Length:
11 hrs.
Language:
English
Copyright:
Regents of the University of California, UCLA Library.
Audio:
Series Statement:
The purpose of this series is to document the social justice activism of the Mexican American generation and to explore family and community life in war-time Los Angeles. Individuals selected for this series resided in Los Angeles during the 1930s and 1940s and began their civic participation prior to 1960. Represented groups include a wide range of activists, including labor, political, and educational activists. Their combined experience underscores war-time community life and outlines the historical precursors to the Chicano Movement.
Family background in Mexico; Parents’ marriage in Fresno; Adopted brother; Biological brothers; Tuberculosis; Olive View Sanitarium; Lincoln Heights; Grace’s home birth; Italian neighbors; Our Lady of Help Christians; Religious processions; Albion Street School; Harassment by Italian children; Immigration raid; Early living conditions; St. Joseph altar table; Parents employment; Use of Spanish and English; Parents valued school attendance; Fear of immigration raids.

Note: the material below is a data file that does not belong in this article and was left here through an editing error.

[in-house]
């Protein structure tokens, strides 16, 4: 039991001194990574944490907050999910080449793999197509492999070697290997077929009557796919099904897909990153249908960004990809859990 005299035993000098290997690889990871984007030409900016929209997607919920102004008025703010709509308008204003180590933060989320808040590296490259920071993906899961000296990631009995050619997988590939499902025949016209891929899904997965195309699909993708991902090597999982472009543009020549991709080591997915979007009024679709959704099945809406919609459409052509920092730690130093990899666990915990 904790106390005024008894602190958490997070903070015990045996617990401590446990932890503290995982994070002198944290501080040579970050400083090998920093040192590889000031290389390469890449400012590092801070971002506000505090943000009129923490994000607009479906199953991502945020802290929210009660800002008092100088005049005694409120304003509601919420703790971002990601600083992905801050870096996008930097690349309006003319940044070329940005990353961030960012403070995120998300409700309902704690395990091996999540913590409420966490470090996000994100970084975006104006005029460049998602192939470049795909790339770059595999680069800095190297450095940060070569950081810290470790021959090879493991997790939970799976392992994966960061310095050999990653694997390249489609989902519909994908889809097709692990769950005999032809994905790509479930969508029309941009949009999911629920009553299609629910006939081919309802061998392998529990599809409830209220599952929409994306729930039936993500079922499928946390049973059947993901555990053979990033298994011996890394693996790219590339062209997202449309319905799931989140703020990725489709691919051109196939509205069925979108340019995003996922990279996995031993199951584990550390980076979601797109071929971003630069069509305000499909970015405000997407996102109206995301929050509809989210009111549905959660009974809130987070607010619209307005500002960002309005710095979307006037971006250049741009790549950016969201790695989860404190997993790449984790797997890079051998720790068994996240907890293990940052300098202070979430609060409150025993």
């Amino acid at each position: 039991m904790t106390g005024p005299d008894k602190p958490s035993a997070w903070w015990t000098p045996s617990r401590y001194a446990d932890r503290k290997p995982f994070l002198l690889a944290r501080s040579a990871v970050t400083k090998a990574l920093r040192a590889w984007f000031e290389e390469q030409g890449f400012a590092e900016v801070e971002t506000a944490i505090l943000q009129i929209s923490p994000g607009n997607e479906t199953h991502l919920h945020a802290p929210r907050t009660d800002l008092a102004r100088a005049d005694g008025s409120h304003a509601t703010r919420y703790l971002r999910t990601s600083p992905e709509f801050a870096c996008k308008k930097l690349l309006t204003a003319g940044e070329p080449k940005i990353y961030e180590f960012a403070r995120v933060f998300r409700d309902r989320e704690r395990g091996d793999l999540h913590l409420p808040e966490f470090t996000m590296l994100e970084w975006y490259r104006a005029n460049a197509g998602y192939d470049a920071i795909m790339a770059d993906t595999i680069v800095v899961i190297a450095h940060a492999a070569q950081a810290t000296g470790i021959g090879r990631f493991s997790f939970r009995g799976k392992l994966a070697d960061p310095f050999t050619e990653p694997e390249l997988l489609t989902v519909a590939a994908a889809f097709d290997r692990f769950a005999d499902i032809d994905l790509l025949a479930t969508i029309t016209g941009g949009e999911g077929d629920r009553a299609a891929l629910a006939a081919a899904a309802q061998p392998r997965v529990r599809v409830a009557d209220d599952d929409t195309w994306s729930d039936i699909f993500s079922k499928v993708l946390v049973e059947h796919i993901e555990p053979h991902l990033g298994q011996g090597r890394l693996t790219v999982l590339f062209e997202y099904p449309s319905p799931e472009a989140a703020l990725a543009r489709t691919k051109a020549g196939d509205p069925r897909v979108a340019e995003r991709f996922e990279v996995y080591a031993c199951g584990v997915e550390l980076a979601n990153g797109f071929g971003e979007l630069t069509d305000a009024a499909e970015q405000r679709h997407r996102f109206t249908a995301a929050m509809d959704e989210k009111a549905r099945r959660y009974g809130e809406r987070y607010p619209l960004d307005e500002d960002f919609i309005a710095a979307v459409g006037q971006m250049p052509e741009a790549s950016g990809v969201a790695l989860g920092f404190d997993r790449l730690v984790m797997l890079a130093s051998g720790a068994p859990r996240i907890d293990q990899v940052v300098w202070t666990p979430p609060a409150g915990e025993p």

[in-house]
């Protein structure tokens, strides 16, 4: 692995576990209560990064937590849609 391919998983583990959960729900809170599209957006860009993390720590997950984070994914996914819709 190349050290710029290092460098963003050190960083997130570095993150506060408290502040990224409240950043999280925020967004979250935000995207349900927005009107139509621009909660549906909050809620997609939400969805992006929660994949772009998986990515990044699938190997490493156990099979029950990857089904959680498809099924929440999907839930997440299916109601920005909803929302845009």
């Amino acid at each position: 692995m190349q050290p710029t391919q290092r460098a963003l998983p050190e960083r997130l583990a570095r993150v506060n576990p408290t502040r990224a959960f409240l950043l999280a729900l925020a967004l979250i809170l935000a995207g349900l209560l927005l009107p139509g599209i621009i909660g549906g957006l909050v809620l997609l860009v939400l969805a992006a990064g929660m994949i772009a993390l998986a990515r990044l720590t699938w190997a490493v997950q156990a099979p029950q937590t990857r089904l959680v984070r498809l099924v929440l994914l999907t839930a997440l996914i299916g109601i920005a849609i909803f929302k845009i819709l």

Early childhood; Immigration raid; Italian community of Lincoln Heights; 1930s earthquake; Our Lady Help of Christians; Civilian Conservation Corp (CCC) Camp; Penny Lunch; African Americans; Parents active in Catholic Church; Parents attend night school English classes; Tuberculosis; Olive View Sanitarium; Chico Montañez’s experiences growing up; Zoot Suits; World War II; Louis Mendoza’s experiences; Early living conditions; Brother worked to buy suits; Sacred Heart elementary; Mexican neighbors; Sacred Heart Academy; High value on education; Immaculate Heart College; Class dynamics at Sacred Heart; Young People’s Club, Our Lady Help of Christians Church; Science; Named most likely to succeed.